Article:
Cambodia Rail link to Thailand on schedule

Cambodia Construction News
The construction of the rail track to Cambodia as seen in Sa Kaeo province, Thailand
The construction of the rail track to Cambodia as seen in Sa Kaeo province, Thailand

Cambodia Rail link to Thailand on schedule

Cambodia and Thailand will be linked by railway by the end of 2016 as planned, according to a senior official, but some sections of track from Phnom Penh to Banteay Meanchey province remain unrepaired.

Minister of Public Works and Transportation Sun Chanthol said this week that the official railway link will be made by the end of this year.

Prime Minister Hun Sen and Prime Minister Prayut Chan-o-cha had agreed to get in a train together to cross the border at the official inauguration ceremony, according to Mr. Chanthol.

However, sections of track from Banteay Meanchey province’s Sisophon town to Battambang province and from Battambang to Phnom Penh remain unrestored and renovation is costly, Mr. Chanthol said.

To restore the poor track in the northwest would cost an estimated US$17 million, Mr Chanthol said earlier, in May.

“We hope that by the end of this year the railway line from the border with Thailand to Sisophon will hopefully be completed. Step-by-step we will restore the remaining rail track from Sisophon to Battambang and from Phnom Penh to Battambang,” he said.

The ministry has a limited budget to implement the project, Mr Chanthol added.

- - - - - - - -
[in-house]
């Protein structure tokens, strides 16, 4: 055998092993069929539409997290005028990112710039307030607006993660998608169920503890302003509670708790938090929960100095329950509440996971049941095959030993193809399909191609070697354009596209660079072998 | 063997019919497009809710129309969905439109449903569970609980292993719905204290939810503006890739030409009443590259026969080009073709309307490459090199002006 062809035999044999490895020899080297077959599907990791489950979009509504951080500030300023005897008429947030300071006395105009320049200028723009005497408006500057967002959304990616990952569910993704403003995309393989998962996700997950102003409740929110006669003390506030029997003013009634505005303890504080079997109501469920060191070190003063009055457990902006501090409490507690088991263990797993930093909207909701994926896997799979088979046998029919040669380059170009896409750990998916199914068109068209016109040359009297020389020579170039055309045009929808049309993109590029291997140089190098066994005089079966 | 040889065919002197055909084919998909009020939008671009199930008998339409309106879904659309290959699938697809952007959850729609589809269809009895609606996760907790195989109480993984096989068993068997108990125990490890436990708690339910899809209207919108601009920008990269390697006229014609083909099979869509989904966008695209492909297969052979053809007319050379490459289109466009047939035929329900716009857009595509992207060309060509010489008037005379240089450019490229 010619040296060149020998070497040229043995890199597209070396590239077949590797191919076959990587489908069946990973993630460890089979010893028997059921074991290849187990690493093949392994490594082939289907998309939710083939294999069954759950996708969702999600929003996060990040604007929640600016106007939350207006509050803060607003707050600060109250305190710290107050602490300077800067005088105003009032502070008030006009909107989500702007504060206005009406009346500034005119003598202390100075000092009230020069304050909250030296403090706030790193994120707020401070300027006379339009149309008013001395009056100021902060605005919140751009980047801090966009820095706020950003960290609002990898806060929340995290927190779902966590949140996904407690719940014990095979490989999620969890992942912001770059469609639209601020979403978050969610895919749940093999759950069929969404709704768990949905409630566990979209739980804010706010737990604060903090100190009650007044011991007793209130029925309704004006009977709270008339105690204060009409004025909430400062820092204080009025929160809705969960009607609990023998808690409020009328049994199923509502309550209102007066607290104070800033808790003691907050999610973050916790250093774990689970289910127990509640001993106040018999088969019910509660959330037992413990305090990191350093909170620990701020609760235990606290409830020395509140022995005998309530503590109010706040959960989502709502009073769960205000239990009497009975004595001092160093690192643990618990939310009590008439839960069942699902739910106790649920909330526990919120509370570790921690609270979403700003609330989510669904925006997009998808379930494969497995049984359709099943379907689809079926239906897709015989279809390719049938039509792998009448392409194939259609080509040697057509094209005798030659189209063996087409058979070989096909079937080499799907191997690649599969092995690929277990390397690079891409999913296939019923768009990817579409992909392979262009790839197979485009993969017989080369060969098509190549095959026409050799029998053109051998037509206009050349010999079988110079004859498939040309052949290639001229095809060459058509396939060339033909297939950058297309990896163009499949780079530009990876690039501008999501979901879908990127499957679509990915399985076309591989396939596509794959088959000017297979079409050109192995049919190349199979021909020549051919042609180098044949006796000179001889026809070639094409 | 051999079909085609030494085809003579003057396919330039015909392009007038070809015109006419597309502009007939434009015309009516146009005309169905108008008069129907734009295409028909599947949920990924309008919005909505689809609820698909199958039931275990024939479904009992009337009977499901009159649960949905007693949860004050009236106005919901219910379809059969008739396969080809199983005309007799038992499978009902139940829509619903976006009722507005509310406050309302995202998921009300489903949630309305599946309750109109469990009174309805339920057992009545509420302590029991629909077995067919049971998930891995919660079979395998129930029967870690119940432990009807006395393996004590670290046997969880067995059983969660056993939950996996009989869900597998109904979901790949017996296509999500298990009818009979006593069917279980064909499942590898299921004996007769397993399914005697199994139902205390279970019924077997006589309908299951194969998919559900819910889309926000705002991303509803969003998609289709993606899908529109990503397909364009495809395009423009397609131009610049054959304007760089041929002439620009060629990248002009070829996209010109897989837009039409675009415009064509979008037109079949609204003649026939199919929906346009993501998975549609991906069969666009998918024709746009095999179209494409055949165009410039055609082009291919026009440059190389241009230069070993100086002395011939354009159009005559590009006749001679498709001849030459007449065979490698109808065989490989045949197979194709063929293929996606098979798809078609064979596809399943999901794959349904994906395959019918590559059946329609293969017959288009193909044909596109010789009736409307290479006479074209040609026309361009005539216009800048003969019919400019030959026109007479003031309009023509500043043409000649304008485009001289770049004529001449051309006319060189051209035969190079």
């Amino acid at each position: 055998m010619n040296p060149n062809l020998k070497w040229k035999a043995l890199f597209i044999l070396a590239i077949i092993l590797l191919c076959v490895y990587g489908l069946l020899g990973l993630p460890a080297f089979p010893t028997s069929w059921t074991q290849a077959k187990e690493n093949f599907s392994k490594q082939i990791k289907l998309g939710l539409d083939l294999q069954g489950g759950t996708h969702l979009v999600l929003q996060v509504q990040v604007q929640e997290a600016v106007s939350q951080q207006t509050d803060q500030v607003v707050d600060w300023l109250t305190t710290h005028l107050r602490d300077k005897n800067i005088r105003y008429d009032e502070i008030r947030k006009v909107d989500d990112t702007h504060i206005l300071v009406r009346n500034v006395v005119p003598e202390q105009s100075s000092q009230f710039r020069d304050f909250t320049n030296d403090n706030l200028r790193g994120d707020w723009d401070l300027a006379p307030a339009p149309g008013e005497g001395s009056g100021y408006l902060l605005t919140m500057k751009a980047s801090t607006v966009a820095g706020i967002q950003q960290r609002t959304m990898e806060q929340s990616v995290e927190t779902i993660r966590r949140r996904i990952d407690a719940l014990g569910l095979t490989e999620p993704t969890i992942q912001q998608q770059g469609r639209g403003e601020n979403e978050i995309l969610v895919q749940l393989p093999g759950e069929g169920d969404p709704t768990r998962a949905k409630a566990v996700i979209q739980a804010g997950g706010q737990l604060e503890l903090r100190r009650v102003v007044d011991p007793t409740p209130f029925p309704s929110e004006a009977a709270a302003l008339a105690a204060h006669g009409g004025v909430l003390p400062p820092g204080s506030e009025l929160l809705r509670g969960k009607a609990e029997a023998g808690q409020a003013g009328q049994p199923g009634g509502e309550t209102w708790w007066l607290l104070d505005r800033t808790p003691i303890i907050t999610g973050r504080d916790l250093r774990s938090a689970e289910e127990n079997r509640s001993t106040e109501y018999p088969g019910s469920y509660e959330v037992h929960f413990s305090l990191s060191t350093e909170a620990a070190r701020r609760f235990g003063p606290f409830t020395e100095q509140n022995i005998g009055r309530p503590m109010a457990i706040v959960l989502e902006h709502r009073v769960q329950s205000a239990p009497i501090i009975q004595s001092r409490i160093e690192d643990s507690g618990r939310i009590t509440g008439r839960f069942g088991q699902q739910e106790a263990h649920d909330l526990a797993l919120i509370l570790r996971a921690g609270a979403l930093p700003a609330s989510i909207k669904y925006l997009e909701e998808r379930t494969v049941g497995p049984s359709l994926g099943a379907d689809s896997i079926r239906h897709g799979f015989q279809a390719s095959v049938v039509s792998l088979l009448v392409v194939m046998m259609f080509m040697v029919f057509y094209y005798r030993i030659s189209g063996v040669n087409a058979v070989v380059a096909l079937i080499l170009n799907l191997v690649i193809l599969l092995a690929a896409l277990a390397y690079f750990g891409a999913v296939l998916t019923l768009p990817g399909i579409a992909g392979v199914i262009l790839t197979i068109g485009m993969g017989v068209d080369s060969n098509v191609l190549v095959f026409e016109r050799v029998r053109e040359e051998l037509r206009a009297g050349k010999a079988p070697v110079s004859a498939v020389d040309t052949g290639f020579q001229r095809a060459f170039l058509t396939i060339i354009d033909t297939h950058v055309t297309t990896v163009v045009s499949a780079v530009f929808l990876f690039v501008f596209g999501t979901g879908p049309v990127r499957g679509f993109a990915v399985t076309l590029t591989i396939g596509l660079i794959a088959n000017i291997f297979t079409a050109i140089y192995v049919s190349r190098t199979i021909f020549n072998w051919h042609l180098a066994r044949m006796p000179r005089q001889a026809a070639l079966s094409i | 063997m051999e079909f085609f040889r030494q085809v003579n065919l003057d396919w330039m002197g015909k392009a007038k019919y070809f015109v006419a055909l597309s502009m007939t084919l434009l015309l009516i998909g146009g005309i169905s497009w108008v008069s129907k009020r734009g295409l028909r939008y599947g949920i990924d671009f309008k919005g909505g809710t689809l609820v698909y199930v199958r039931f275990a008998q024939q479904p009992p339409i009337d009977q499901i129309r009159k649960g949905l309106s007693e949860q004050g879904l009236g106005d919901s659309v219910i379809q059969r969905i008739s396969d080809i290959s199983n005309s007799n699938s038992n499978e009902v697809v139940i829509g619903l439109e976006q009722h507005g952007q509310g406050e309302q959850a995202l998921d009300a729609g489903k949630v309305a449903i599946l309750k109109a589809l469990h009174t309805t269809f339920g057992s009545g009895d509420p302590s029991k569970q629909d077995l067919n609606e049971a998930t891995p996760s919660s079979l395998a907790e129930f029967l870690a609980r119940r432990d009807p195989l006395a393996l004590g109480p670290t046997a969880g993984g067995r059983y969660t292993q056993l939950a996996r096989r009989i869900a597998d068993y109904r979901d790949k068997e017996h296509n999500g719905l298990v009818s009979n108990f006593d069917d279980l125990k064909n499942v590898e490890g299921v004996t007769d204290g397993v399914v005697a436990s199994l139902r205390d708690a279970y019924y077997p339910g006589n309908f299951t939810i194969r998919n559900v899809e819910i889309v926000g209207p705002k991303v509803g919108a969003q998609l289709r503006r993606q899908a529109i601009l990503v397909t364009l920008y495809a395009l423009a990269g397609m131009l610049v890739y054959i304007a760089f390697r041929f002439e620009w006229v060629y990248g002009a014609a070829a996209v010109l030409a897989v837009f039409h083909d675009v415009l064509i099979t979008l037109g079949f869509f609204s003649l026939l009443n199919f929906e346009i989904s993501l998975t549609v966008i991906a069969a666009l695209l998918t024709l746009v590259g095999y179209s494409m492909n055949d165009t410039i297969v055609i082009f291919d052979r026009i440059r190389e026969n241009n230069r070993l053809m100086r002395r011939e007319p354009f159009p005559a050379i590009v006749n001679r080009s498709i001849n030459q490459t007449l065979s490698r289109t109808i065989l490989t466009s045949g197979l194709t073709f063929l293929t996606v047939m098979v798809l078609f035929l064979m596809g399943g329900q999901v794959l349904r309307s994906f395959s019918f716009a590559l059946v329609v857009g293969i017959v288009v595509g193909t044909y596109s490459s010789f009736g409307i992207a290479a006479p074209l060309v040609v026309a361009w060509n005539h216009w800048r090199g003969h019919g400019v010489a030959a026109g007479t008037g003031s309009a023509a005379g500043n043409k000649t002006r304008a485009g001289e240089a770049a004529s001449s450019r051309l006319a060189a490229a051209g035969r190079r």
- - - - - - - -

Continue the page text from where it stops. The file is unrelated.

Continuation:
“We have a small portion of the budget for building roads and bridges. This year the Ministry of Economy and Finance allocated $20 million for restoring the railway in the northern part [of the country], but it is not enough. We have to do it step-by-step.”

The agreement to link railways between the two countries was made by Mr. Hun Sen and Gen Prayut in late 2015 and aims to boost trade and travel. It is hoped it will boost bilateral trade to up to $15 billion by 2020, according to a report in Khmer Times.

Mr Chanthol said that the rail link from the northern part of the country and the already operating Phnom Penh-Sihanoukville line would improve efficiency of the logistics sector as road transport fees are relatively high, hurting efficiency.

May Kalyan, a senior advisor to the government’s Supreme National Economic Council, was optimistic the rail link will attract investors from Thailand to Cambodia because it will be cheaper to transport goods.

“When the railway is in operation, it will boost efficiency of the transport of goods and agricultural products with low transport fees,” he said.

The railway between Poipet city and Sisophon is part of the eastern corridor of the rail link between Singapore and China’s Kunming province that will eventually connect all of Asean.


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